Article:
Years ago (sorry, I mean decades ago), I obtained a degree in Fine Arts. It was a great time, surrounded by creative, expressive people. But the Art world has more than its share of snobs. I remember one professor describing the misery of his military service, where he was reduced to making “manipulation drawings.” These are drawings of human hands performing some task, such as the disassembly of a complex piece of equipment, used to illustrate instruction manuals. I guess it never occurred to him that drawing for the Army was pretty soft duty, considering that most of his comrades were slogging through the mud in Korea while people shot at them. I vowed never to turn my nose up at such work.
At one point in my career, I made lots of manipulation drawings, and I loved doing it. Most of the commercial artists I met felt it was beneath them, but I took pride in making clear, well-rendered illustrations that would easily communicate a tricky procedure.
Over the years, I’ve been fascinated by the lack of quality I see in such illustrations. It must be difficult to find someone who enjoys it enough to do a good job. I remember one occasion where someone had purchased a small “party keg” of beer. The instructions for tapping it were rendered without words in the form of a series of manipulation drawings embossed on the lid. The hands in the illustrations were so poorly drawn that they didn’t resemble human hands. I wondered if we needed to find a gorilla to tap the keg.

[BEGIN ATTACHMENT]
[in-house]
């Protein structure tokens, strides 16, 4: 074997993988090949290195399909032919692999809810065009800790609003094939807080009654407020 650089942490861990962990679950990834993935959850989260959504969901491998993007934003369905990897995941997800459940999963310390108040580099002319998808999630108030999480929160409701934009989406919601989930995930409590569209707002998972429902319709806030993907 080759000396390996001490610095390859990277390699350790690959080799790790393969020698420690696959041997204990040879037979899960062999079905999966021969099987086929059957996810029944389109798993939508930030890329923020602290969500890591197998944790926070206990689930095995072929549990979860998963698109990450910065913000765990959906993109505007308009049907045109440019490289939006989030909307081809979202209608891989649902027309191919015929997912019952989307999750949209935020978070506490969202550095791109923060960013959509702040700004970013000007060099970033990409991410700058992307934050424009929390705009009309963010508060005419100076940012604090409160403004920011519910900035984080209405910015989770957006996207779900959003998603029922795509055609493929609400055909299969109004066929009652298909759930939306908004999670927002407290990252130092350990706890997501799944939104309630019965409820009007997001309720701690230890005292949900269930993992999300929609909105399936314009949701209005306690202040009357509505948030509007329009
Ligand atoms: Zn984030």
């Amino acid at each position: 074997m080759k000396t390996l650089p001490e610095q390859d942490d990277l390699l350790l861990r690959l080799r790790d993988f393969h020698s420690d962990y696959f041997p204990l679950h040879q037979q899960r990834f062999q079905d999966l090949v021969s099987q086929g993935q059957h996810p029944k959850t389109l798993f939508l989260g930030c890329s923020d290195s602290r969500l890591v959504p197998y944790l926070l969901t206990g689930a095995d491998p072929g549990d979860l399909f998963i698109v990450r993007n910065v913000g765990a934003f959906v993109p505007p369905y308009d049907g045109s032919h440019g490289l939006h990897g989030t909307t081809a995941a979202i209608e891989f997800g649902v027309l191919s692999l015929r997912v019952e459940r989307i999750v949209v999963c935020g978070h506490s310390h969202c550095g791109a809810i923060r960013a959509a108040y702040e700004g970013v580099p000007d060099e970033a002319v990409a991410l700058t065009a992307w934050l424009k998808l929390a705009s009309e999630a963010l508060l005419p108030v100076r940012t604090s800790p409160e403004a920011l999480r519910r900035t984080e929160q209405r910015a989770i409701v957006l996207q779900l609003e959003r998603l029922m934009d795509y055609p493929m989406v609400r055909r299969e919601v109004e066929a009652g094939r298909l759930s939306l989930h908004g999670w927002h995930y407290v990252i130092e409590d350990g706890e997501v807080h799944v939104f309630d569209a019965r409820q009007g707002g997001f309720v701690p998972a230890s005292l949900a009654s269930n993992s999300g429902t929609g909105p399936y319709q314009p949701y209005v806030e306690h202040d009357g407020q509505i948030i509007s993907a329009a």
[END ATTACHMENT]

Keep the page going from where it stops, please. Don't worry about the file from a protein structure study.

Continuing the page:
The same issues occur with common forms. Everybody has to fill out forms - forms for work, forms for government agencies, forms for health care providers, forms for school, etc. But when was the last time you saw a clear, well-designed form?
I’ve always enjoyed designing forms, especially those that require a complicated set of optional or condition-dependent information. But in real life, I find that the people who design most forms invest very little brainpower to make the form easy to use.
My new employer just dumped a pile of forms on my desk that have to be completed tomorrow. The health care coverage form asked me to provide the code of my primary care physician, which could be obtained from their Web site. But the Web site requires me to be enrolled before I can use it. I went to HR to clear up this chicken-and-egg problem, only to be told “Oh, you don’t need to fill out that part of the form.” OK, so why is it here?
That same form asked me for my coverage dates. Well, I can tell them when I want coverage to start, but how the hell am I supposed to know when it will end?
The 401(k) form required me to specify the distribution of my contribution among 10 potential mutual funds. But it didn’t provide a way to compare them, and it didn’t give me the stock symbols so I could look them up. Perhaps they should have been provided in the form of a dartboard.
The dental coverage form asked me to check a box indicating whether I wanted “Dental” coverage or “Voluntary Dental” coverage. No explanation was provided to define these terms. I had no idea there was such a thing as involuntary dental coverage, but I checked the “Dental” box anyway. I hope it doesn’t mean they’ll strap me to a chair against my will and give me Regis Philbin teeth.